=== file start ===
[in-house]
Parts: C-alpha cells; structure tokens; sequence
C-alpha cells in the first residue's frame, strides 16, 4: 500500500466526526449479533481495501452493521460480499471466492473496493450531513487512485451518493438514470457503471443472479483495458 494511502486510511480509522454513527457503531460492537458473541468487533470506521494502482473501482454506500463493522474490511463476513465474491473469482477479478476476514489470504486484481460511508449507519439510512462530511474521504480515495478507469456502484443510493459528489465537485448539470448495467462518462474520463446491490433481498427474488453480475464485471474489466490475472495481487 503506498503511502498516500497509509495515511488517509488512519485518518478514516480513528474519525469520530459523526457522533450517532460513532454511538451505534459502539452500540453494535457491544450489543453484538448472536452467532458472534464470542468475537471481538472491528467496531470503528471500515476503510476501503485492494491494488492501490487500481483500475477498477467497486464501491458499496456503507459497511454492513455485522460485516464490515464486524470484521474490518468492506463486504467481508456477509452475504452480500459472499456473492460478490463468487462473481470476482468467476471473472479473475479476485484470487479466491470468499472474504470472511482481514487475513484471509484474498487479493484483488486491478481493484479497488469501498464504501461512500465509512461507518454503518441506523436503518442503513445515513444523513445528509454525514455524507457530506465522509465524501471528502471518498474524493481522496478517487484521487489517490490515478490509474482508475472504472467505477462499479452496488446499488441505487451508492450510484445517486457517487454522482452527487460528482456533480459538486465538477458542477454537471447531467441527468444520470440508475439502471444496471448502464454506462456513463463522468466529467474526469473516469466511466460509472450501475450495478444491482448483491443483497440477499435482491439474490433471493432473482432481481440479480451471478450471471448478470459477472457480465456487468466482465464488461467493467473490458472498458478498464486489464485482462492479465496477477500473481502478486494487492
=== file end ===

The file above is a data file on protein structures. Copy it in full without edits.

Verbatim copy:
[in-house]
Parts: C-alpha cells; structure tokens; sequence
C-alpha cells in the first residue's frame, strides 16, 4: 500500500466526526449479533481495501452493521460480499471466492473496493450531513487512485451518493438514470457503471443472479483495458 494511502486510511480509522454513527457503531460492537458473541468487533470506521494502482473501482454506500463493522474490511463476513465474491473469482477479478476476514489470504486484481460511508449507519439510512462530511474521504480515495478507469456502484443510493459528489465537485448539470448495467462518462474520463446491490433481498427474488453480475464485471474489466490475472495481487 503506498503511502498516500497509509495515511488517509488512519485518518478514516480513528474519525469520530459523526457522533450517532460513532454511538451505534459502539452500540453494535457491544450489543453484538448472536452467532458472534464470542468475537471481538472491528467496531470503528471500515476503510476501503485492494491494488492501490487500481483500475477498477467497486464501491458499496456503507459497511454492513455485522460485516464490515464486524470484521474490518468492506463486504467481508456477509452475504452480500459472499456473492460478490463468487462473481470476482468467476471473472479473475479476485484470487479466491470468499472474504470472511482481514487475513484471509484474498487479493484483488486491478481493484479497488469501498464504501461512500465509512461507518454503518441506523436503518442503513445515513444523513445528509454525514455524507457530506465522509465524501471528502471518498474524493481522496478517487484521487489517490490515478490509474482508475472504472467505477462499479452496488446499488441505487451508492450510484445517486457517487454522482452527487460528482456533480459538486465538477458542477454537471447531467441527468444520470440508475439502471444496471448502464454506462456513463463522468466529467474526469473516469466511466460509472450501475450495478444491482448483491443483497440477499435482491439474490433471493432473482432481481440479480451471478450471471448478470459477472457480465456487468466482465464488461467493467473490458472498458478498464486489464485482462492479465496477477500473481502478486494487492